Every few years, I hear about this enormous Christian conference in Urbana, Illinois. Thousands upon thousands of people attend. And whenever I ride south on Rt. 13, I can't help thinking, What if they got their states mixed up? What if, instead of Urbana, IL, they go to Urbana, IN?
I rode through Urbana a few weeks ago, on my way down to pick up Deborah's sewing machine. Out here, they'd call Urbana a blink'n'missit; out East, it would be a poke'n'plumb — poke your nose in, and you're plumb through. It's a rural farming community, with a short row of houses, a gas station, and... Pam's Cafe.
This place has always intrigued me as I've ridden past it, partly because of the paint, and partly because of the fact that I had never seen it open. This day, however, open it was. So I parked amidst the dozen or so heavy-duty pickups, and poked my head in.
"WELL, YOU LOOK COMFORTABLE." The two waitresses — one of whom I suspected to be Pam herself — were on break, smoke curling up from their mirrored cigarettes. Comfortable? I had to laugh in spite of myself — I'd obviously been riding in the rain, every inch of my riding gear dripping. "I'm OK," I chuckled, "at least I'm dressed for it." "WHAT CAN WE GETCHA?" I wanted to get something — breakfast sounded good — but I hadn't seen any credit card stickers on anything, and I knew I didn't have the cash, but I asked anyway. Pam's raspy, pack-a-day, small-cap voice took on a hounded note. "NO HON, NOT YET, WE'RE GETTIN' IN ONE OF THEM MACHINES NEXT WEEK. YOU CAN GO TO ONE OF THEM MACHINES UP AT THE MINI-MART, OR WE CAN TAKE CHECKS. WE'RE OPEN UNTIL TWO." I needed to get down to Marion before the sewing machine shop closed anyway, so I said I'd be back.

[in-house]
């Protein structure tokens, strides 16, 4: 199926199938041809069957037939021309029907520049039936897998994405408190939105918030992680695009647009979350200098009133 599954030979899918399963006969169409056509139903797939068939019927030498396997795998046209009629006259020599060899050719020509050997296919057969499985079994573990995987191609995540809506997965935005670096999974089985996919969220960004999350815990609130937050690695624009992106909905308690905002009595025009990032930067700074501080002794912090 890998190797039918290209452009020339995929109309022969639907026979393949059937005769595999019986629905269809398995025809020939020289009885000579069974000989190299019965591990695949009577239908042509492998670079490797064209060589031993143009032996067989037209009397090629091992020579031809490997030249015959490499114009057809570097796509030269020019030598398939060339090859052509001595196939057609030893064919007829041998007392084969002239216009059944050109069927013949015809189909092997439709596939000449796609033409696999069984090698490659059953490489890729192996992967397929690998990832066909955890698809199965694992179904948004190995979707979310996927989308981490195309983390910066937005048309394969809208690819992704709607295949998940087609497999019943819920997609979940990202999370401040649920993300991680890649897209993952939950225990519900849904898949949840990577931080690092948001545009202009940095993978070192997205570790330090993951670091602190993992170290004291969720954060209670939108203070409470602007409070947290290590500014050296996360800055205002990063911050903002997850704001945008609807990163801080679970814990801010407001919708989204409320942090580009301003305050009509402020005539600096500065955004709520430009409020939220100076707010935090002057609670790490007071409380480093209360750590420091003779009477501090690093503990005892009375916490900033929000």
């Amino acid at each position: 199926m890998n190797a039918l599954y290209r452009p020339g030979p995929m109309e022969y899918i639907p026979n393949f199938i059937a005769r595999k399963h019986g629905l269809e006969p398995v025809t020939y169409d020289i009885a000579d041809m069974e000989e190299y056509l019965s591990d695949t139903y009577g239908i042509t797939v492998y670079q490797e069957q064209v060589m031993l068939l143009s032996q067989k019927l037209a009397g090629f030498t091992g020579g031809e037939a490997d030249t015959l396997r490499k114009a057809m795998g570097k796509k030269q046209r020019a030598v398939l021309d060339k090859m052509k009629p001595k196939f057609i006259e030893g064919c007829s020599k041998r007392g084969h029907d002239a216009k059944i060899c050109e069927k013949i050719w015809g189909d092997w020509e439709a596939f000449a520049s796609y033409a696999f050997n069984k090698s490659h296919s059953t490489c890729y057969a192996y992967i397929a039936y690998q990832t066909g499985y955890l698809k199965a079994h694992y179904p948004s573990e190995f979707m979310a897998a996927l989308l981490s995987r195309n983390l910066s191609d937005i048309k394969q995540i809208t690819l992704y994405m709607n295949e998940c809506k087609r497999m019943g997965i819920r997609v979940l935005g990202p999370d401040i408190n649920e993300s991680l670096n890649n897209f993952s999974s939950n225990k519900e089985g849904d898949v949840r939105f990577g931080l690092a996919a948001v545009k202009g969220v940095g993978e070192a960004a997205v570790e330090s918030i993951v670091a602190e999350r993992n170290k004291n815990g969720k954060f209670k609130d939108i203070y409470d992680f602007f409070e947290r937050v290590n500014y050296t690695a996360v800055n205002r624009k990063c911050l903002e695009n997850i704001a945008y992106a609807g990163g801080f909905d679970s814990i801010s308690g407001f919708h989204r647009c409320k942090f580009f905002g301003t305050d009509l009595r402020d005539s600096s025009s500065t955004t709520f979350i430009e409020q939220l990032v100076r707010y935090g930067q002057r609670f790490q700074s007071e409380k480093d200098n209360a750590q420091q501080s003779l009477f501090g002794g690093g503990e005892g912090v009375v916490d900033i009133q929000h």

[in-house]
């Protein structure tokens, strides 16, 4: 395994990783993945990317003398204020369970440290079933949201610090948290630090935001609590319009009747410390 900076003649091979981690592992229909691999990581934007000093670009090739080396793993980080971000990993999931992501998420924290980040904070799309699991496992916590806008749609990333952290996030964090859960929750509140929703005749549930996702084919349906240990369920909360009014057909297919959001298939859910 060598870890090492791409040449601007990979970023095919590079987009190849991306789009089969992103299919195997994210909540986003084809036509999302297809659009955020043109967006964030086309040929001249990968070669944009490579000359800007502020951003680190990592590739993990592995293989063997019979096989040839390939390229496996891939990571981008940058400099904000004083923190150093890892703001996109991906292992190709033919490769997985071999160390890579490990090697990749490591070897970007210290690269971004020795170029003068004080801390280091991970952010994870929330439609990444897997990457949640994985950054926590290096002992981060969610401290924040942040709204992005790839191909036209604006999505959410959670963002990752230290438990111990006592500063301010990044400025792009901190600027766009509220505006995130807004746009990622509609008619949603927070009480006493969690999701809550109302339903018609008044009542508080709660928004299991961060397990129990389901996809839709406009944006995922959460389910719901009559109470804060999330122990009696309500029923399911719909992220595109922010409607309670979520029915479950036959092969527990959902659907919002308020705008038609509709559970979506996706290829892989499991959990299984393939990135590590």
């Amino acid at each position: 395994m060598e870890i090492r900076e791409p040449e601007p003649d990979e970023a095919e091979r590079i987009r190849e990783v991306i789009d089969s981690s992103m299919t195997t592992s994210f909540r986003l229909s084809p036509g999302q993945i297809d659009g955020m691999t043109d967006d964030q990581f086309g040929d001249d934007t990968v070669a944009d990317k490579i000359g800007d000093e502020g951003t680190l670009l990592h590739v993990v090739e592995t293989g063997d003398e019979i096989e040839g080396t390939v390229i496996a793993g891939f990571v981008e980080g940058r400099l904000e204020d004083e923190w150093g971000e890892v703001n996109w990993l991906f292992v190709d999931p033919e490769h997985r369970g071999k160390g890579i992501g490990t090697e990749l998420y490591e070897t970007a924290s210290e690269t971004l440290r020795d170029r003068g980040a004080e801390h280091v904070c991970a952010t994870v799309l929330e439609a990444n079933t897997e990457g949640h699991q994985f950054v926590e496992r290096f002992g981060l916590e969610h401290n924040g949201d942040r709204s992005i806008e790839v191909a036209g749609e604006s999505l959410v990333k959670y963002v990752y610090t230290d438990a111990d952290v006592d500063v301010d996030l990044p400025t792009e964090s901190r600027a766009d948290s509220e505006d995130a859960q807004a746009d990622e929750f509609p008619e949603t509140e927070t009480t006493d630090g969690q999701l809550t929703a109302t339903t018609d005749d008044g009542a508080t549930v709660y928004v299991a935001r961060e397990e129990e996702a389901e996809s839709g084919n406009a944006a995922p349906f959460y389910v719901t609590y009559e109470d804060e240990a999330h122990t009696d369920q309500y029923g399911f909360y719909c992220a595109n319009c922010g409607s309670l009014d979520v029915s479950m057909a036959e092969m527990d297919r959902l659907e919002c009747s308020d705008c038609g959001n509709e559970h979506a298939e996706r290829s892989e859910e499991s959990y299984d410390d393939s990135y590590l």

Open until two, I mused. No wonder it was never open when I went past. As I motored on, I realized that I actually had my checkbook inside my coat pocket. D'oh!
An hour and a half later, sewing machine retrieved and firmly strapped to by passenger seat, I was back, and hungry for lunch.
I hadn't relized it on my first glance, but Pam's Cafe was... a farmer hangout. The scenes on the outside walls hadn't tipped me off. The John Deere wall plaques, toy tractors, and the seed-company mug did, though. A group of farmers sat in the other room, swapping stories. "He took his Case out into the fields last week, rutted 'em up something bad." I and my city-boy self felt like we'd stepped into an alternate universe. "Say, how do you get yer innernet service? I've got a satellite hookup, but I've been thinkin; one of them DSL lines might be better, can you get that through the REMC?" My alternate universe took an odd twist. I started to gather that things worked a whole different way out here. Phone companies I'd never heard of. Prices for corn and soybeans checked every morning. Satellites and GPS. No one mentioned the rain. Clearly, my view of farmers needed an update.
Lunch arrived. My waitress had said the tenderloin sandwich was pretty good, so I got that — although it took me a minute to realize that it was, indeed, a sandwich — the breaded meat hid both halves of the bun and hung over the edge of the plate. It wasn't until I'd eaten a four inches of it that I discovered the lettuce.
After my second cup of hot chocolate, it was getting on towards 2:00, and things were shutting down. I discovered my check underneath my plate, and went to pay. I resisted the temptation to play with the toy tractors on the counter while my waitress added up the bill. I left that afternoon, my hunger sated, and my mind satisfied that I'd finally gotten to experience this place after riding past it so many times.